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Gender construction and the invisibility of women’s accounting activities: the All Nations’ Fair of 1895

Abdel K. Halabi (Federation Business School, Federation University Australia, Churchill, Australia) (Faculty of Commerce Law and Management, School of Accountancy, University of the Witwatersrand Johannesburg, Johannesburg, South Africa)
Frances Miley (School of Business, University of Sussex, Brighton, UK)
Andrew F. Read (School of Business, University of Sussex, Brighton, UK)

Accounting, Auditing & Accountability Journal

ISSN: 0951-3574

Article publication date: 23 December 2022




This research explores the historical nexus between accounting and gender to illuminate male hegemonies within accounting. It examines the nature of that hegemony at the boundary between the female domain of household and philanthropic activities and the male domain of business and finance.


A qualitative research approach is used for this historical research. The primary source was digitised newspapers from the National Library of Australia. Newspapers have been used in previous historical accounting research and are relevant in this instance because they provide the only surviving data about the All Nations’ Fair. Given that newspapers were published daily, the depth of coverage is not replicated by other archival sources, and at that time provided a strong community voice.


Women undertook the management of and accounting for the All Nations’ Fair, a philanthropic activity designed to rescue the Geelong Cricket and Football Club from its parlous financial position. Despite women undertaking the work, the management of and accounting for, the Fair was attributed to men. This reflects a gendered construction of accounting that overpowers the reality of who undertook the work.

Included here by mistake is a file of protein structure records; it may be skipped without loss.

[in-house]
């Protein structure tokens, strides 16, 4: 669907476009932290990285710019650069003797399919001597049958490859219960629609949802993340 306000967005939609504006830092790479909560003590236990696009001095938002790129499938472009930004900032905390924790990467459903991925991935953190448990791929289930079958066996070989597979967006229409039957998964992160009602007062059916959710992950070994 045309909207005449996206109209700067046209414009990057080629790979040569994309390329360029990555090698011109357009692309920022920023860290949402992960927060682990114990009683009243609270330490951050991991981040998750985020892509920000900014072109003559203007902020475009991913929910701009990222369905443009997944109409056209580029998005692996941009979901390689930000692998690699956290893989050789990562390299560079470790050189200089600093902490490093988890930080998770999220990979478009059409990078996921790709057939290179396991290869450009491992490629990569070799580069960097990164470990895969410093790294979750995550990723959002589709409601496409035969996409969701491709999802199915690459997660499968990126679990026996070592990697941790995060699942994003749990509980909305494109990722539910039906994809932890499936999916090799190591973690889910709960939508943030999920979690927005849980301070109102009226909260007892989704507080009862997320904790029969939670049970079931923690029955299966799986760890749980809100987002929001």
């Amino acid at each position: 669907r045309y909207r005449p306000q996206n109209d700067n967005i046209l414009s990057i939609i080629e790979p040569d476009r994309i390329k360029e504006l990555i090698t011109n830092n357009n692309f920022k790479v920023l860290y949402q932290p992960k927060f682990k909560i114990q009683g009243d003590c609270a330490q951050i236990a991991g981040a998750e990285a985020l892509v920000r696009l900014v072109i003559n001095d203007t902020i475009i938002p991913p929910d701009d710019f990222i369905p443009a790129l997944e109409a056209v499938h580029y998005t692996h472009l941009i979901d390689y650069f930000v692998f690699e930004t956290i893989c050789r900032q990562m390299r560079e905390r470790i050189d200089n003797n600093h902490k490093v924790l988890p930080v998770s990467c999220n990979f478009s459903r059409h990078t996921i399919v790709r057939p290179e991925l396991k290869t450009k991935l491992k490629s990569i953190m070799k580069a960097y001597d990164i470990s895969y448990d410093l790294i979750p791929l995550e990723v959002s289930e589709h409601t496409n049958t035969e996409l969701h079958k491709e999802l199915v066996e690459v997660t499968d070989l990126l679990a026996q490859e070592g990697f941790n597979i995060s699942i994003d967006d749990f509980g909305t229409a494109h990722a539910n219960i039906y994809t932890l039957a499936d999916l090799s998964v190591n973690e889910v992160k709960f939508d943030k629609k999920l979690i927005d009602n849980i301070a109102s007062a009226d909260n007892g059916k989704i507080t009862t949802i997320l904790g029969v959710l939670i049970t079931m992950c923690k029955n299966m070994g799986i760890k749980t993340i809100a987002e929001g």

Research limitations/implications

This research demonstrates only a single example of women’s philanthropic accounting, so is not generalisable. It suggests however that male hegemonies have exerted and continue to exert power over women.


The value of this paper is that historical examples serve as a corrective to histories that have ignored women’s contribution to accounting, particularly in philanthropic activities. The relationship between women’s accounting and gender also has contemporary significance. Gendered disadvantage and subjugation to a dominant masculine hegemony remain recurring themes in accounting research because they continue to impact adversely on the experiences of many women in accounting.



The authors wish to thank Garry Carnegie and members of the AFAANZ Accounting History Special Interest Group for helpful feedback on an earlier version of this paper. The authors also wish to thank the two anonymous referees for the feedback on this research.


Halabi, A.K., Miley, F. and Read, A.F. (2022), "Gender construction and the invisibility of women’s accounting activities: the All Nations’ Fair of 1895", Accounting, Auditing & Accountability Journal, Vol. ahead-of-print No. ahead-of-print.



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